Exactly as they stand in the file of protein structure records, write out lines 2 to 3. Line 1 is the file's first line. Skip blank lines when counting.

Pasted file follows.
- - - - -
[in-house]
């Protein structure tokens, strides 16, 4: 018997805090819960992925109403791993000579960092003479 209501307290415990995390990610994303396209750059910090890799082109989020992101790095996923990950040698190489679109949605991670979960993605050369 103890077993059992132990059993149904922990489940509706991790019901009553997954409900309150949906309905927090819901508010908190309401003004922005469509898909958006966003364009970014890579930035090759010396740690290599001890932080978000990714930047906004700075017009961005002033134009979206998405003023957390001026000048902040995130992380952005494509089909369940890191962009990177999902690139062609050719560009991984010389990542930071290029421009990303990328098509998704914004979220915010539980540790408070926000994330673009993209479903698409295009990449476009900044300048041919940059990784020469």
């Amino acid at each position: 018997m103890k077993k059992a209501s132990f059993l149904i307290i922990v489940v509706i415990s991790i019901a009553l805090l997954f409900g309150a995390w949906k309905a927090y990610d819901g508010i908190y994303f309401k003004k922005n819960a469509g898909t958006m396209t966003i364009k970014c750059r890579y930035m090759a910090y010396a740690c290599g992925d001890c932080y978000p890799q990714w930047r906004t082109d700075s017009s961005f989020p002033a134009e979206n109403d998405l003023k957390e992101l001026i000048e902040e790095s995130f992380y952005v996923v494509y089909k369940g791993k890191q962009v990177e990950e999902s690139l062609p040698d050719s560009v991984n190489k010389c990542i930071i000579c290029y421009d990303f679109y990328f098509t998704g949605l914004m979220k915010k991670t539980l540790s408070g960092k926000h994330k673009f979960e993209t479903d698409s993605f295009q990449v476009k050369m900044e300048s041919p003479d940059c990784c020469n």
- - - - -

């Protein structure tokens, strides 16, 4: 018997805090819960992925109403791993000579960092003479 209501307290415990995390990610994303396209750059910090890799082109989020992101790095996923990950040698190489679109949605991670979960993605050369 103890077993059992132990059993149904922990489940509706991790019901009553997954409900309150949906309905927090819901508010908190309401003004922005469509898909958006966003364009970014890579930035090759010396740690290599001890932080978000990714930047906004700075017009961005002033134009979206998405003023957390001026000048902040995130992380952005494509089909369940890191962009990177999902690139062609050719560009991984010389990542930071290029421009990303990328098509998704914004979220915010539980540790408070926000994330673009993209479903698409295009990449476009900044300048041919940059990784020469």
């Amino acid at each position: 018997m103890k077993k059992a209501s132990f059993l149904i307290i922990v489940v509706i415990s991790i019901a009553l805090l997954f409900g309150a995390w949906k309905a927090y990610d819901g508010i908190y994303f309401k003004k922005n819960a469509g898909t958006m396209t966003i364009k970014c750059r890579y930035m090759a910090y010396a740690c290599g992925d001890c932080y978000p890799q990714w930047r906004t082109d700075s017009s961005f989020p002033a134009e979206n109403d998405l003023k957390e992101l001026i000048e902040e790095s995130f992380y952005v996923v494509y089909k369940g791993k890191q962009v990177e990950e999902s690139l062609p040698d050719s560009v991984n190489k010389c990542i930071i000579c290029y421009d990303f679109y990328f098509t998704g949605l914004m979220k915010k991670t539980l540790s408070g960092k926000h994330k673009f979960e993209t479903d698409s993605f295009q990449v476009k050369m900044e300048s041919p003479d940059c990784c020469n």